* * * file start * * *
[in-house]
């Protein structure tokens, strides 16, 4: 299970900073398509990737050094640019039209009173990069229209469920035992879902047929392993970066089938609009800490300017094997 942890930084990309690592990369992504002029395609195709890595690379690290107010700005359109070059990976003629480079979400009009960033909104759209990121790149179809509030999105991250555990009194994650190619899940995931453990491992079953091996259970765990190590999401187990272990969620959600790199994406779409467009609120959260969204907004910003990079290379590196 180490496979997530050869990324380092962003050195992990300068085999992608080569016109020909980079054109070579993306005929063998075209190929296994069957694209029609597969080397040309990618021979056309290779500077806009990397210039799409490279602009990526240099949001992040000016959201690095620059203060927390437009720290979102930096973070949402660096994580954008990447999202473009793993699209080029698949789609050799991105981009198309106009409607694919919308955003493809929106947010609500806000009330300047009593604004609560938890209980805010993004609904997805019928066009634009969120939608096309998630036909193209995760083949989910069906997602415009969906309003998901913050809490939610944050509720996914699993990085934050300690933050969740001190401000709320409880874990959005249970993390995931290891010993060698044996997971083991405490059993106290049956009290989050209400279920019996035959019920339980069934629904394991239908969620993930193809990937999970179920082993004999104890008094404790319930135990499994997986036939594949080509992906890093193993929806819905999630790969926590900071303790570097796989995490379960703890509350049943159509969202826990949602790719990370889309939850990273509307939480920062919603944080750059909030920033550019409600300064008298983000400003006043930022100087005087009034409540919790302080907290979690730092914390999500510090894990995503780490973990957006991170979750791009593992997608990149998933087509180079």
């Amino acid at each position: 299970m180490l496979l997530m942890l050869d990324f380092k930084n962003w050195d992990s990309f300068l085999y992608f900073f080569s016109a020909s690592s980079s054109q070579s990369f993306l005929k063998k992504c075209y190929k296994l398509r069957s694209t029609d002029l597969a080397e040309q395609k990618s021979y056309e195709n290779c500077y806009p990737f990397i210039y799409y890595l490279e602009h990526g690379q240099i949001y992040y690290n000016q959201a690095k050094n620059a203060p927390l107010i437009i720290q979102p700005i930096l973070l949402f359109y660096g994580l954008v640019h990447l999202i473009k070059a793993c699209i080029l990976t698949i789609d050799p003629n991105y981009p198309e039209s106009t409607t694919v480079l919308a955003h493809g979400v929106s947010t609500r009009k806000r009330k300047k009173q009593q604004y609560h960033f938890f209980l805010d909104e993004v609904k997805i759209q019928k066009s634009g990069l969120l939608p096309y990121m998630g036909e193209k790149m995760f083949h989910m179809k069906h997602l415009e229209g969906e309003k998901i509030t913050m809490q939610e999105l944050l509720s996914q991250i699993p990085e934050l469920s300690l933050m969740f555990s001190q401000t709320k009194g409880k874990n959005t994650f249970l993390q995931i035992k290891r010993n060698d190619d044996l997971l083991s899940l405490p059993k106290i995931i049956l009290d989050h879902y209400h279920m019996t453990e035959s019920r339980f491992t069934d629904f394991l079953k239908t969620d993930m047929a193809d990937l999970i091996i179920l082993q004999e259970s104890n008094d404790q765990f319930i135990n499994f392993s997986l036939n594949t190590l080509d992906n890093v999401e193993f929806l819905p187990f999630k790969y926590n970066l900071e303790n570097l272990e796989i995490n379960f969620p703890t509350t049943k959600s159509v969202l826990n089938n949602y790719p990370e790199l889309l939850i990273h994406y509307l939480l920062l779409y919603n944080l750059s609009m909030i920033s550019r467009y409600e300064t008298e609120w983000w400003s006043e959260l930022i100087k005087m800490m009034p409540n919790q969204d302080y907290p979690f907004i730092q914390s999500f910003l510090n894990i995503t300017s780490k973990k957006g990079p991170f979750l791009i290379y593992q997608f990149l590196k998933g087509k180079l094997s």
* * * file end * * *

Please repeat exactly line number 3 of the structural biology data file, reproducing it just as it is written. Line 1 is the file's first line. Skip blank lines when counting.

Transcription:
């Amino acid at each position: 299970m180490l496979l997530m942890l050869d990324f380092k930084n962003w050195d992990s990309f300068l085999y992608f900073f080569s016109a020909s690592s980079s054109q070579s990369f993306l005929k063998k992504c075209y190929k296994l398509r069957s694209t029609d002029l597969a080397e040309q395609k990618s021979y056309e195709n290779c500077y806009p990737f990397i210039y799409y890595l490279e602009h990526g690379q240099i949001y992040y690290n000016q959201a690095k050094n620059a203060p927390l107010i437009i720290q979102p700005i930096l973070l949402f359109y660096g994580l954008v640019h990447l999202i473009k070059a793993c699209i080029l990976t698949i789609d050799p003629n991105y981009p198309e039209s106009t409607t694919v480079l919308a955003h493809g979400v929106s947010t609500r009009k806000r009330k300047k009173q009593q604004y609560h960033f938890f209980l805010d909104e993004v609904k997805i759209q019928k066009s634009g990069l969120l939608p096309y990121m998630g036909e193209k790149m995760f083949h989910m179809k069906h997602l415009e229209g969906e309003k998901i509030t913050m809490q939610e999105l944050l509720s996914q991250i699993p990085e934050l469920s300690l933050m969740f555990s001190q401000t709320k009194g409880k874990n959005t994650f249970l993390q995931i035992k290891r010993n060698d190619d044996l997971l083991s899940l405490p059993k106290i995931i049956l009290d989050h879902y209400h279920m019996t453990e035959s019920r339980f491992t069934d629904f394991l079953k239908t969620d993930m047929a193809d990937l999970i091996i179920l082993q004999e259970s104890n008094d404790q765990f319930i135990n499994f392993s997986l036939n594949t190590l080509d992906n890093v999401e193993f929806l819905p187990f999630k790969y926590n970066l900071e303790n570097l272990e796989i995490n379960f969620p703890t509350t049943k959600s159509v969202l826990n089938n949602y790719p990370e790199l889309l939850i990273h994406y509307l939480l920062l779409y919603n944080l750059s609009m909030i920033s550019r467009y409600e300064t008298e609120w983000w400003s006043e959260l930022i100087k005087m800490m009034p409540n919790q969204d302080y907290p979690f907004i730092q914390s999500f910003l510090n894990i995503t300017s780490k973990k957006g990079p991170f979750l791009i290379y593992q997608f990149l590196k998933g087509k180079l094997s």